The ultimate business gateway to the Middle East

news: The ultimate business gateway to the Middle East

Portugal is still a virgin territory for Cyprus, which established its first embassy here only five years ago. The Portuguese are currently in the process of establishing a resident embassy in Nicosia and the cornerstone of establishing commercial relations between the two countries has been the opening of these embassies.

However, Cyprus doesn’t have a large volume of trade with Portugal, largely because both countries produce the same goods, such as wine, agricultural produce and leather goods. Neither are there any Cypriot companies that have delegations in Portugal – Cyprus is not an industrial country and its economy is based on banking, marketing and other activities in the service sector. The country also relies on tourism, which provides its main income.

This lack of trade has not marred the friendly relations that exist between the two countries. The Cypriot people consider the Portuguese as a ‘Mediterranean people’, despite the fact Portugal is located on the Atlantic. So what is the Cypriot Ambassador to Portugal, Nearchos Palas, trying to achieve here? “Our main priority here is to see if we can pass on the potential our market offers to the Portuguese and the international business community working in Portugal,” he says. “It is also to explore and see whether some of our businessmen can take up opportunities that might exist in Portugal,” he adds.

The key to the Cypriot Embassy’s business strategy is in creating awareness that Cyprus is the perfect base from which to do business in the wider region, particularly the Middle East. “We want businessmen and companies to come in, settle and do business in the neighbourhood. Particularly with the Arab countries, with which we have particularly close relationships,” he stresses.

Cyprus has an excellent infrastructure in terms of banking, telecommunications, airports and air connections. The political situation is secure and safe, despite the division between the so-called occupied Turkish-Cypriot northern sector. “Portuguese businesses opening an office in Cyprus can be sure of finding a convenient and secure base from where they can expand their business operations in the neighbourhood,” Palas says.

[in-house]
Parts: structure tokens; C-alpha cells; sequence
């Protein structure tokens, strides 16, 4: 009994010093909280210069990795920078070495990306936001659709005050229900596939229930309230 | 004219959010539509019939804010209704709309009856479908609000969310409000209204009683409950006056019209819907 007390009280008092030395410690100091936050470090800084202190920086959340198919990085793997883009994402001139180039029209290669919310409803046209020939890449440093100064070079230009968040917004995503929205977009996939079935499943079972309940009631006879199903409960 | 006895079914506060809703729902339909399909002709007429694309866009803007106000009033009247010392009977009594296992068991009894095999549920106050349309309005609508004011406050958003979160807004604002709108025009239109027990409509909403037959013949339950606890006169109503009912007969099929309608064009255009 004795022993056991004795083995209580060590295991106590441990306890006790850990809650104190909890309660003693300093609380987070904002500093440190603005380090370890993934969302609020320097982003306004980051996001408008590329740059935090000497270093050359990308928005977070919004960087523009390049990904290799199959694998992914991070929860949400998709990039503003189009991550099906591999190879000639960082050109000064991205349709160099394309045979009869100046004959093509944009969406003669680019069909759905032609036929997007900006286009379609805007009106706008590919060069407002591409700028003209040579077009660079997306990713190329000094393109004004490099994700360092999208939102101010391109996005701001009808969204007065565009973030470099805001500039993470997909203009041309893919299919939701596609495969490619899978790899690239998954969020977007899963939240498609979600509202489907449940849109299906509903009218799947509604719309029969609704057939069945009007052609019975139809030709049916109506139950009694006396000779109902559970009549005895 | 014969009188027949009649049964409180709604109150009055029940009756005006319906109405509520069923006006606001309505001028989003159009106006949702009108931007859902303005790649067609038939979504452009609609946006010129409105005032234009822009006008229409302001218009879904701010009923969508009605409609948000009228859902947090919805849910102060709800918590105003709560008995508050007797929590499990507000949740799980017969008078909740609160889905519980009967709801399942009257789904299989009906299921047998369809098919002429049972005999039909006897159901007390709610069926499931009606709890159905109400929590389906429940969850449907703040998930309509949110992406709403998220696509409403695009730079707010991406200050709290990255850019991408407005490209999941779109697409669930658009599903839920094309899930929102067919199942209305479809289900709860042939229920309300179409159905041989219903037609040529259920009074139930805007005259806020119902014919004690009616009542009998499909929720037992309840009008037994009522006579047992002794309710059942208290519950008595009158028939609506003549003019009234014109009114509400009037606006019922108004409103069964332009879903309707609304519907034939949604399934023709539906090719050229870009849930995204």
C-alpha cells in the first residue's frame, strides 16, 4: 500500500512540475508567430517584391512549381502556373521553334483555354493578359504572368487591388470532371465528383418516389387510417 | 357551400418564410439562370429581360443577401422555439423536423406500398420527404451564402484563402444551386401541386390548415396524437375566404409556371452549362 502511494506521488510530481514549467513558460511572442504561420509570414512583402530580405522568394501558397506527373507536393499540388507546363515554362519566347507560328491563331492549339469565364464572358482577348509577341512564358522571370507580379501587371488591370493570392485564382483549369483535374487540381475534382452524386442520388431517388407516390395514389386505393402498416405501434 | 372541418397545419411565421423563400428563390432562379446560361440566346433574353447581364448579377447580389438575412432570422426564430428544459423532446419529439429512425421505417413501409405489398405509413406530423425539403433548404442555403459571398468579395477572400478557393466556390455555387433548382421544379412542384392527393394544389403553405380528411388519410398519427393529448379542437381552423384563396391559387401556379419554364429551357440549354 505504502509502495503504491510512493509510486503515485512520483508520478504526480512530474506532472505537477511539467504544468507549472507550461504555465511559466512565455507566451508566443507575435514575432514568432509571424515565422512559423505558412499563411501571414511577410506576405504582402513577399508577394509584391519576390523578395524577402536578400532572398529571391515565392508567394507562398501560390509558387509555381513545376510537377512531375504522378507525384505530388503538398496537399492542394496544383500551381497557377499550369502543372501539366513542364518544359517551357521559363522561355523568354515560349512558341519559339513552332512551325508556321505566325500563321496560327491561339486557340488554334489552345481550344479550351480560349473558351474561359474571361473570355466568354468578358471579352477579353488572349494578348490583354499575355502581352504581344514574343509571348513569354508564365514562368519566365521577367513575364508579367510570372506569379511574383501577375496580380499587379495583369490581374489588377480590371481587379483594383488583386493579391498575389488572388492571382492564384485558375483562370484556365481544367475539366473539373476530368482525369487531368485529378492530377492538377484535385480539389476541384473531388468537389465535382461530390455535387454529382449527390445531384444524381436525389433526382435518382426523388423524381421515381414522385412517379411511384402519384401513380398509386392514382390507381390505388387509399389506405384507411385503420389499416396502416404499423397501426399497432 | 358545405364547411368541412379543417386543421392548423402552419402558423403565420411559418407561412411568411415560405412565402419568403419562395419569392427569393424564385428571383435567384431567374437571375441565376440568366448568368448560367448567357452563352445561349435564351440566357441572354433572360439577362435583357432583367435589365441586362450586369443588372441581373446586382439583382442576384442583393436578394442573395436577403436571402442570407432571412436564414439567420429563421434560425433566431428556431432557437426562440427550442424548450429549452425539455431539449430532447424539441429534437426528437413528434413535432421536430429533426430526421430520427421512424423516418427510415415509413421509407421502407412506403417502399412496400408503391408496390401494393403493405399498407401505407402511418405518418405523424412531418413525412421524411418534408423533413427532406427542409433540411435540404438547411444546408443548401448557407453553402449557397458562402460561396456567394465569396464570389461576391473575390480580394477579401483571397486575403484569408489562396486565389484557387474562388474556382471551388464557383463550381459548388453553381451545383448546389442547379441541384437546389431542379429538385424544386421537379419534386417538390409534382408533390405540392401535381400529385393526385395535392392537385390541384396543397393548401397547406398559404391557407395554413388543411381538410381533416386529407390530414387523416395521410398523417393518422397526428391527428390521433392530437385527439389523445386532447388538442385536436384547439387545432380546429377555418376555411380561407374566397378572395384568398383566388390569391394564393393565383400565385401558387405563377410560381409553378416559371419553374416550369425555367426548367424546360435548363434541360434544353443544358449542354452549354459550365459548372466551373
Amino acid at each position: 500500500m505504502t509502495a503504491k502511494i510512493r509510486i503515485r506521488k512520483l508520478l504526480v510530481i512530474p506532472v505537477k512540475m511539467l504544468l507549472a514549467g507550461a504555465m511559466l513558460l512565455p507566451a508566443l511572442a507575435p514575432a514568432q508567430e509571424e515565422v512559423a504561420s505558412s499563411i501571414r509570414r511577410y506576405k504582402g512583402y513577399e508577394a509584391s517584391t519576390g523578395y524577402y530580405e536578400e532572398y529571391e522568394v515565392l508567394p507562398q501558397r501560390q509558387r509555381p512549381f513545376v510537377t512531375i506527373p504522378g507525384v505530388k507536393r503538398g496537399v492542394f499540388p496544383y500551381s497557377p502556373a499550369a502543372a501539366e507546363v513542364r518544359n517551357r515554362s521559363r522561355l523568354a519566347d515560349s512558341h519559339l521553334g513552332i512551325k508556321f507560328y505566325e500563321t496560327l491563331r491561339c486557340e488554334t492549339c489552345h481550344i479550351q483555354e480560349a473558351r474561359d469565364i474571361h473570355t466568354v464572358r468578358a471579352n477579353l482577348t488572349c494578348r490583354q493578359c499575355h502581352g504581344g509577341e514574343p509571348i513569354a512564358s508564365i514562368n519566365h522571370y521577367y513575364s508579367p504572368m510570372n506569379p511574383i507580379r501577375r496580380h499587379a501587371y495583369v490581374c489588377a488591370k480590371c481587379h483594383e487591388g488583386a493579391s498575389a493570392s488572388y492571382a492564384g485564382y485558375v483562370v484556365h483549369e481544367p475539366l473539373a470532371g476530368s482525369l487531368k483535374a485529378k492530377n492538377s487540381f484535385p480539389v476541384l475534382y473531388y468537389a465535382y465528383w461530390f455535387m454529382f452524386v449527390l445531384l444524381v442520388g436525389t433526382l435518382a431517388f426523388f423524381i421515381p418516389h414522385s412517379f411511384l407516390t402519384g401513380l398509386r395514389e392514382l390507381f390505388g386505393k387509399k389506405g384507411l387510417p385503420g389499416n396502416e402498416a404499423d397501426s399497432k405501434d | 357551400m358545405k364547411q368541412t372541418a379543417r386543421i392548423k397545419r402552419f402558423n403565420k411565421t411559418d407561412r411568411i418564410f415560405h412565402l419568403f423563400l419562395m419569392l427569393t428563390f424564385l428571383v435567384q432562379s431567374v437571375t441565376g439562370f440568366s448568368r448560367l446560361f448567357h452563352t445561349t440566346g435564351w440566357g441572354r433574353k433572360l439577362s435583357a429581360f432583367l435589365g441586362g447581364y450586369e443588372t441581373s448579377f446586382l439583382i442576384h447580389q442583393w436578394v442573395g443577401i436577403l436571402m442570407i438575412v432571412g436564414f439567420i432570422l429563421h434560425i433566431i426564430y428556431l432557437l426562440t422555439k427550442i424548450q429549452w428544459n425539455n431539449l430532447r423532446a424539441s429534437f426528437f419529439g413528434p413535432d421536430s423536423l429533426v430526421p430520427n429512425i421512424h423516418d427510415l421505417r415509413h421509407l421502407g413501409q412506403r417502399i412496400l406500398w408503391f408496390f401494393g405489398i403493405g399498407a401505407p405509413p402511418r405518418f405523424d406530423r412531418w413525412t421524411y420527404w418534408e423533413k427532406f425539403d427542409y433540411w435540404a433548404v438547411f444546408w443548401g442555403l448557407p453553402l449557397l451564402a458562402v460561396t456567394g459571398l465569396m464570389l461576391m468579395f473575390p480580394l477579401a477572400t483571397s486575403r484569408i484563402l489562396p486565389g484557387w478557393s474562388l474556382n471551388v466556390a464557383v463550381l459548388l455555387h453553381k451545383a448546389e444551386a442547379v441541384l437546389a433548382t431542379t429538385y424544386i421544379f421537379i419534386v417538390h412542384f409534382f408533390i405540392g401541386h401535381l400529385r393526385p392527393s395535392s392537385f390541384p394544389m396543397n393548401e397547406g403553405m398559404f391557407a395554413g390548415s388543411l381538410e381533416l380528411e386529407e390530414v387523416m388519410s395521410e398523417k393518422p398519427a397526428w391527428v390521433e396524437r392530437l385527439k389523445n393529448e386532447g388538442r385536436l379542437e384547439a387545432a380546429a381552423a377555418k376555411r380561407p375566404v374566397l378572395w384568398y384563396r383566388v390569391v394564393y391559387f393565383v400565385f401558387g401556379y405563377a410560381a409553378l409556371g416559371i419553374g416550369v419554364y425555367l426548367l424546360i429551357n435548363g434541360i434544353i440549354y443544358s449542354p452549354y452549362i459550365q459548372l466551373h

Cyprus has always been used to this kind of business because, before it entered the European Union, the island was seen as an offshore business location. “We used to call them offshore businesses, now we call them international businesses whereby foreign businesses can just come into Cyprus, base themselves there, and then do business outside,” he explains. This is an activity the Cypriots know and can operate very well. They have the entire infrastructure and facilities for any business to move in and operate freely from their territory.

Another way of building economic bridges lies within the tourism sector, where Cyprus hopes to provide an attractive, colourful and historically-rich holiday destination for the Portuguese. As part of this strategy, Eurocypria initiated direct flights from Cyprus to Portugal for the first time last summer. “We’ve seen a substantial interest in the Portuguese going to Cyprus and they seem to be going for the culture and history, not just the beaches and sun,” he observes. The Euro 2004 football championships also proved a gateway for the Cypriots to visit Portugal. “What struck us during that soccer month was that the Portuguese people were so polite, their hospitality is something that is still being remarked upon in Cyprus. They took their defeat in such a humble, gracious and civilised way,” he comments.